Côte des Bar, sub-region of the Champagne AOC, formerly called the Aube (after the eponymous département in which it is found). The main Champagne villages of the Côte des Bar lie 75-90 miles (120-145km) southeast of Epernay and less than an hour’s drive from Troyes, the provincial capital. The vines are in scattered patches and in two main districts called the Barséquenais, centred on Bar-sur-Seine, and the Barsuraubois, centred on Bar-sur-Aube.
Vineyard area, wine grapes: 1992 5,374ha (one fifth of the total Champagne vineyard). | 2010 7,000ha (17,300 acres) according to Michael Edwards, ‘Côtes des Bar Champagne’, World of Fine Wine 32 2011 p.156-163). Pinot Noir (‘Pinot Fin’) dominates – having replaced Gamay Noir à Jus Blanc in the 1950s – with around 85% of all plantings. Chardonnay (10%) is less dominant in the Aube than in the Marne but in time this may change as the soil here would suit Chardonnay. Also planted: Pinot Meunier (<5%), plus Pinot Blanc (‘Vrai Blanc’), Petit Meslier, and Arbanne. There may still also be traces of Bachet and Beaunoir.
Barséquenais: The western Barséquenais is the larger and more important of the two, ‘limestone villages, wooded hills…above the river valleys of the Seine, the Ource, the Laignes, and the Arce,’ (Michael Edwards: 32 2011). Les Riceys in the extreme south of the Barséquenais is the largest commune in Champagne. ‘The soils here are some of the most richly Kimmeridgian in the Aube, producing Champagnes of Burgundian opulence and texture,’ says Michael Edwards. Krug began buying Riceys Pinot for its Grande Cuvée (for the 2014 release). Les Riceys is also known for Rosé de Riceys (see separate file). A few miles out toward Chaource (30km south of Troyes) there are two tiny twin hamlets called Avirey-Lingey, on more exposed ground, with hard stony limestone surfaces making for leaner wines. The main grower here is Davy Dosnon. To the southeast, within two miles of the Côte d’Or border, lies Courteron. The main grower here is Fleury. Celles sur Ource has very warm summer days, 200 hours annual sunshine in a good year and a warm microclimate due to river Ource (which reduces the risk of frost and heat-stress). There are around 40 récoltant-manipulants here including Richard Cheurlin and Cédric Bouchard. Good south-east orientation. Moët and Chandon and Veuve Clicquot buy grapes from here for their Brut Impérial and Yellow Label blends. Buxières sur Arce is home the Bétrand Gautherot of Vouette et Sorbée.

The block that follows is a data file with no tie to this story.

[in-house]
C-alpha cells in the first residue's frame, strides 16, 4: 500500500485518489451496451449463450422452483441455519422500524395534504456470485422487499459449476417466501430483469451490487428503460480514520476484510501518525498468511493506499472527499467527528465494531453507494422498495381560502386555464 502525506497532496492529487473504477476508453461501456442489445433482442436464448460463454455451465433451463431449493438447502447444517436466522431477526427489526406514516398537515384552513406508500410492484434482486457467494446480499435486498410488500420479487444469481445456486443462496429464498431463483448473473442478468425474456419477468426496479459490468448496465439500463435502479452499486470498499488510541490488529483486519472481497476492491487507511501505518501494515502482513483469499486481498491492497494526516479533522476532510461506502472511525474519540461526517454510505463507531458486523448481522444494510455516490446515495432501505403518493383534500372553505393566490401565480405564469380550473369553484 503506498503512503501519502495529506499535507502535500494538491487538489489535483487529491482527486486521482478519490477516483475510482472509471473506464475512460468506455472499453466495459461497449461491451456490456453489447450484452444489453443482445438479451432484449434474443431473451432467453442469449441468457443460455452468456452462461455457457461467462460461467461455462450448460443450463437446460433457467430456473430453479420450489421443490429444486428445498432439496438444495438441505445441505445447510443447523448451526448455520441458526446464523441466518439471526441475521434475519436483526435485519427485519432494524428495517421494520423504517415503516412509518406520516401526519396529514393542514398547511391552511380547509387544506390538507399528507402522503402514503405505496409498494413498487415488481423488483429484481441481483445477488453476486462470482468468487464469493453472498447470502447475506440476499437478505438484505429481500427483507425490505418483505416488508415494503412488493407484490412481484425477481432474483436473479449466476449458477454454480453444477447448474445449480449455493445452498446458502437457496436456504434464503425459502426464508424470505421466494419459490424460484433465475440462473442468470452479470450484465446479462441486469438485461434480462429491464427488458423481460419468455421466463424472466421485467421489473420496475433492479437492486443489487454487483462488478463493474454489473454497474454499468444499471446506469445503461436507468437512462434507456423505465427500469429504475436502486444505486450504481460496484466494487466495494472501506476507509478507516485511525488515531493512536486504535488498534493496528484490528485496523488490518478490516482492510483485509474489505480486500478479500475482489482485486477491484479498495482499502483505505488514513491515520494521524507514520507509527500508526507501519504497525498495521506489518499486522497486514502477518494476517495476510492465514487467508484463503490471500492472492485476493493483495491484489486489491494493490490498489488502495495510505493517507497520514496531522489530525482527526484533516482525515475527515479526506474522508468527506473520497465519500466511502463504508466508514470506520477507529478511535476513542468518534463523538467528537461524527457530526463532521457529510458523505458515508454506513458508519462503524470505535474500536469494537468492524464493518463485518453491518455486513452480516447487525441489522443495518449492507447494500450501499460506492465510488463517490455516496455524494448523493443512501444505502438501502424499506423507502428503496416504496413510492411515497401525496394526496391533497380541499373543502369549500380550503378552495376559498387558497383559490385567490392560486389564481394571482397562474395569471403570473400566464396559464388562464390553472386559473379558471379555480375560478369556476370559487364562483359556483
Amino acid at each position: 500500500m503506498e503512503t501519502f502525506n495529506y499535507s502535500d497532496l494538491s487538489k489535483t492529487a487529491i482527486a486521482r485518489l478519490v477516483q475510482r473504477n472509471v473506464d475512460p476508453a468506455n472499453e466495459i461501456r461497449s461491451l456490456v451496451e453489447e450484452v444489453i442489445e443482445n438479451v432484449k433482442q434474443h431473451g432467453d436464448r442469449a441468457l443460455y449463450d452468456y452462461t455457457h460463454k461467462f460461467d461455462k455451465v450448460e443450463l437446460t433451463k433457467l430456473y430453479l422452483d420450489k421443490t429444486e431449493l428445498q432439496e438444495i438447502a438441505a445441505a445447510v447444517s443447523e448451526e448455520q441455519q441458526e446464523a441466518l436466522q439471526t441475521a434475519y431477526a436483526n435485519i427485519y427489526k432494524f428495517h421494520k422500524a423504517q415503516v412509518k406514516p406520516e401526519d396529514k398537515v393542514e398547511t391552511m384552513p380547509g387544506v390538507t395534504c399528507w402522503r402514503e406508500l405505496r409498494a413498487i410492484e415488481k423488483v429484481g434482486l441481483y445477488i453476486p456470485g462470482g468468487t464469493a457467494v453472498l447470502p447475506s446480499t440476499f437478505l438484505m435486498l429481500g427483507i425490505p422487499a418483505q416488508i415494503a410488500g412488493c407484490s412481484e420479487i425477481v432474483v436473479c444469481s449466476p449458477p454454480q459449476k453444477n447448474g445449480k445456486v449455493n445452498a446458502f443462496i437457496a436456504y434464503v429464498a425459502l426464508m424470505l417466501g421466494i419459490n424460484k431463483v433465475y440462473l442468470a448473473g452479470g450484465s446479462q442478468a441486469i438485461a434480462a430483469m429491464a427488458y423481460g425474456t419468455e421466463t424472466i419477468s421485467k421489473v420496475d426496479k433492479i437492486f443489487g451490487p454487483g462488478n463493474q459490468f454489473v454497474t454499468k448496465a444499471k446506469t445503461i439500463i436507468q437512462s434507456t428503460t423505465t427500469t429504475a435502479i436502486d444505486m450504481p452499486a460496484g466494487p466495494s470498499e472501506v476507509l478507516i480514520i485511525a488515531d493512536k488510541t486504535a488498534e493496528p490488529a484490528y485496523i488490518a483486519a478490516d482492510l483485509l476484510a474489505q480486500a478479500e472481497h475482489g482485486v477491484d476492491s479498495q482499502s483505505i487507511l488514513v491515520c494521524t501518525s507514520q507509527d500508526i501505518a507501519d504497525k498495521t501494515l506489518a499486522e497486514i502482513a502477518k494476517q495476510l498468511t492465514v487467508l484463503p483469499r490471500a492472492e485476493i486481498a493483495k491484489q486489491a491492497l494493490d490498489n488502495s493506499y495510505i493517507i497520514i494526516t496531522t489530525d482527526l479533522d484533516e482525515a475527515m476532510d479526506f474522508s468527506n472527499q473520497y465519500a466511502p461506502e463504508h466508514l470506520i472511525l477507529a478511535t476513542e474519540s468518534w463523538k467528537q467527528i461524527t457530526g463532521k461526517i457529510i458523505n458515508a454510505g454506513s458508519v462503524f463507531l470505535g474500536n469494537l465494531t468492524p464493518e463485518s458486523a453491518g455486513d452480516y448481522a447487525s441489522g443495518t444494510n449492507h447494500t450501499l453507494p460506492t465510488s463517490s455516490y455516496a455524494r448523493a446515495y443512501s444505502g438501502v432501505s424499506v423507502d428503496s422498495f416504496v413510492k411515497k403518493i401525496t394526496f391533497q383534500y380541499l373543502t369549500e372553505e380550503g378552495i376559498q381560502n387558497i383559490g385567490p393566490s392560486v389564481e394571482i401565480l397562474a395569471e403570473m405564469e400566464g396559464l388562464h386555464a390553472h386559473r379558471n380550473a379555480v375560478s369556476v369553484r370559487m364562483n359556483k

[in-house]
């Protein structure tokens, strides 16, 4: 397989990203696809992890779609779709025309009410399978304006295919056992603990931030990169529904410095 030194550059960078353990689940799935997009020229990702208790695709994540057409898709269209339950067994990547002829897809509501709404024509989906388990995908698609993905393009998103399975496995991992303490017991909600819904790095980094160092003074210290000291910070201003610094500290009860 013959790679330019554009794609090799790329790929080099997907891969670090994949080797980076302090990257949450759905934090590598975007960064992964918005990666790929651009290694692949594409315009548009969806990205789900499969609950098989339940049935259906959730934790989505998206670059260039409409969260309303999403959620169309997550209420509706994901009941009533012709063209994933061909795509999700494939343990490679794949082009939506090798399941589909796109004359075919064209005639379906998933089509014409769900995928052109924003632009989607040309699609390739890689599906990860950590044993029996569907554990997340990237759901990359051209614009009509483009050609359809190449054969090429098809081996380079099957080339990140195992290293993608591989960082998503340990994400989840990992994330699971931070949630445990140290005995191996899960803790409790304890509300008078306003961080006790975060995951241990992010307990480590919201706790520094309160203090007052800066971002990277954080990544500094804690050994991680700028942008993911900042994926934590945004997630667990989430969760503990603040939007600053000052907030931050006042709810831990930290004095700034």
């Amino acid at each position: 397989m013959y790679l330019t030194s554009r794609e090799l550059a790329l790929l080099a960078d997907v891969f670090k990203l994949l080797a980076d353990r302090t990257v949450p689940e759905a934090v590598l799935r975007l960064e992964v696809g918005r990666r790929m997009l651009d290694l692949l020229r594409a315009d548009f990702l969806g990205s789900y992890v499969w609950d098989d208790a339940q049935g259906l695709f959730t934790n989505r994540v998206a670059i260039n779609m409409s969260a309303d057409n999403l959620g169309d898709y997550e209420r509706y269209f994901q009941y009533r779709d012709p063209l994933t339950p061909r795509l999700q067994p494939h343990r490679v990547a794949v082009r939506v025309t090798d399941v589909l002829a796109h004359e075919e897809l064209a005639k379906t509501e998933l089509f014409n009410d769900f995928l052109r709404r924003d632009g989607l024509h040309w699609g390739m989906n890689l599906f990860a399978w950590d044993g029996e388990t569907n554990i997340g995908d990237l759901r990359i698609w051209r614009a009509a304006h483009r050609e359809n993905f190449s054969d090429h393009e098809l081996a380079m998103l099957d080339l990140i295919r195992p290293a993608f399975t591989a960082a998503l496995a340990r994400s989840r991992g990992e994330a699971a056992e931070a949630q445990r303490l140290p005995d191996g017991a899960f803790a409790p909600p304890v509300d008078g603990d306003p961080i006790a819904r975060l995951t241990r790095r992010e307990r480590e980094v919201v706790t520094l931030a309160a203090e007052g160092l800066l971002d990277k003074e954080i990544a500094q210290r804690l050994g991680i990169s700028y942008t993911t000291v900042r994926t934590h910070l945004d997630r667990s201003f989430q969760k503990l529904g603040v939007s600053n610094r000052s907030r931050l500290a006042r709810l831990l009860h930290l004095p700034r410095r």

Barsuraubois: The Barsuraubois is more open country than the Barséquenais, and is also much colder. Villages like Bligny and Meurville are a little more chalky and well suited to Chardonnay. In the 1960s the Reims house of Taittinger planted sizeable Chardonnay vineyards here. There is some Pinot Meunier in the Barsuraubois but the main grape is Pinot Noir, especially on the southern slopes of Bergère and Urville, about 8 miles (12km) east of Bar-sur-Aube. Urville’s biggest producer is the family merchant and grower Drappier.
Soil: The limestone here is of Kimmeridgian origin (whereas Marne limestone is belemnita). According to Stevenson the Aube’s topsoil is ‘gravelly limestone, either weathered or oolitic, and granular limestone, Portlandian in origin’ while the subsoil is ‘Kimmeridgian, mostly Upper Kimmeridgian, except for the Upper Oxfordian slopes of Trannes, Mussy-sur-Seine and on the Valenginien [lower cretaceous],’(Tom Stevenson, 1986, p.60). ‘The whole of the Côte des Bar, some twenty per cent of Champagne, is on Kimmeridgean [sic] marl and not on chalk at all…which links it with Sancerre and Pouilly Fumé, via Chablis [which have similar marl],’ says Andrew Jefford (2002, p.29-30), although these other Kimmeridgian areas are not dominated by Pinot Noir.
Climate & wine style: Michael Edwards (32 2011 p.157) says ‘the Aube’s semi-continental climate, the close proximity of water, and…its soils of Kimmeridgean marl (calcareous clay) and Portlandian limestone all combine to shape wines that have more in common with Chablis (40 miles [64km] to the west of Celles] than with any from around Reims or Epernay. The main wine grape may be Pinot rather than Chardonnay, but it’s really the terroir, rather than the grape variety, that speaks most originally to the taster.’ Michael Edwards (32 2011 p.157) also points out that the extra summer warmth here endows Pinot Noir with a round, overt fruit character rarely found further north and gives Aube champagnes their colour, mid-straw as opposed to pale green. Traditionally, Aube wine was used by the Marne houses as a softener or bolsterer of a blend, but this was kept quiet from Marne growers. Even today rivalry is fierce, with the Marne houses viewing wine from the “inferior” Aube as ‘Champagne du Sud’.’
Aspect, Elevation: ‘Generally low-lying and frost-prone valleys…good Champagnes [are] produced from a handful of vineyards well situated on the steeper slopes of hillsides ranging between 200 and 300 metres in height. The best sites face south-east [but] most seem to have no general trend of aspect,’ says Tom Stevenson (1986, p.54).
Climate: The climate is more extreme and continental than in the Champagne vineyards of the Marne to the north. Frost poses the greatest threat, both in late spring and early autumn, but the summers are warm. As a result, picking is earlier here than in the Marne.
Michael Edwards, ‘Côtes des Bar Champagne’, World of Fine Wine 32 2011 p.156-163